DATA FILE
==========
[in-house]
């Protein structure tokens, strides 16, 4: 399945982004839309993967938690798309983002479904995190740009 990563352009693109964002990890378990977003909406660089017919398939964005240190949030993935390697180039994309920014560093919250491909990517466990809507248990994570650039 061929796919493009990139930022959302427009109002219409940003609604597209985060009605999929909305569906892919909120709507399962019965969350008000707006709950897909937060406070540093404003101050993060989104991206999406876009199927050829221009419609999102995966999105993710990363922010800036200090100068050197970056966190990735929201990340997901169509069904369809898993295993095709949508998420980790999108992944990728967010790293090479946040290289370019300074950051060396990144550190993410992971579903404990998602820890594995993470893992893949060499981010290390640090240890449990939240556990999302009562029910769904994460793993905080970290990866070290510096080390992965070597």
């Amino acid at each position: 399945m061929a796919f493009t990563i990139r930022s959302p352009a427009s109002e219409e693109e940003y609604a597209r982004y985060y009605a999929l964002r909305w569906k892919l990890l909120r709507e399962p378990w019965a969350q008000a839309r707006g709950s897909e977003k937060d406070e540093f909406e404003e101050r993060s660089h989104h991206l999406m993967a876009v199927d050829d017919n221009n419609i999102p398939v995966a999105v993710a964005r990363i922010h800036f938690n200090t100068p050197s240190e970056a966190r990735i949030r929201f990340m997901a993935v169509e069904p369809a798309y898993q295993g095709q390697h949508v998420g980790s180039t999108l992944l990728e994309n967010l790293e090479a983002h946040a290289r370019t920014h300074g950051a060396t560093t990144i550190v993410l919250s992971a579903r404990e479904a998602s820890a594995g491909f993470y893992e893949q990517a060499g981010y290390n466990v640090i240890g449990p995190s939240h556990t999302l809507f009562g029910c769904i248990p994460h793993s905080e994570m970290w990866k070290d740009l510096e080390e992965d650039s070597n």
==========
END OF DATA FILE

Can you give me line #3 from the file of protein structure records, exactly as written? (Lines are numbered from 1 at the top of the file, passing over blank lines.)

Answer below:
């Amino acid at each position: 399945m061929a796919f493009t990563i990139r930022s959302p352009a427009s109002e219409e693109e940003y609604a597209r982004y985060y009605a999929l964002r909305w569906k892919l990890l909120r709507e399962p378990w019965a969350q008000a839309r707006g709950s897909e977003k937060d406070e540093f909406e404003e101050r993060s660089h989104h991206l999406m993967a876009v199927d050829d017919n221009n419609i999102p398939v995966a999105v993710a964005r990363i922010h800036f938690n200090t100068p050197s240190e970056a966190r990735i949030r929201f990340m997901a993935v169509e069904p369809a798309y898993q295993g095709q390697h949508v998420g980790s180039t999108l992944l990728e994309n967010l790293e090479a983002h946040a290289r370019t920014h300074g950051a060396t560093t990144i550190v993410l919250s992971a579903r404990e479904a998602s820890a594995g491909f993470y893992e893949q990517a060499g981010y290390n466990v640090i240890g449990p995190s939240h556990t999302l809507f009562g029910c769904i248990p994460h793993s905080e994570m970290w990866k070290d740009l510096e080390e992965d650039s070597n």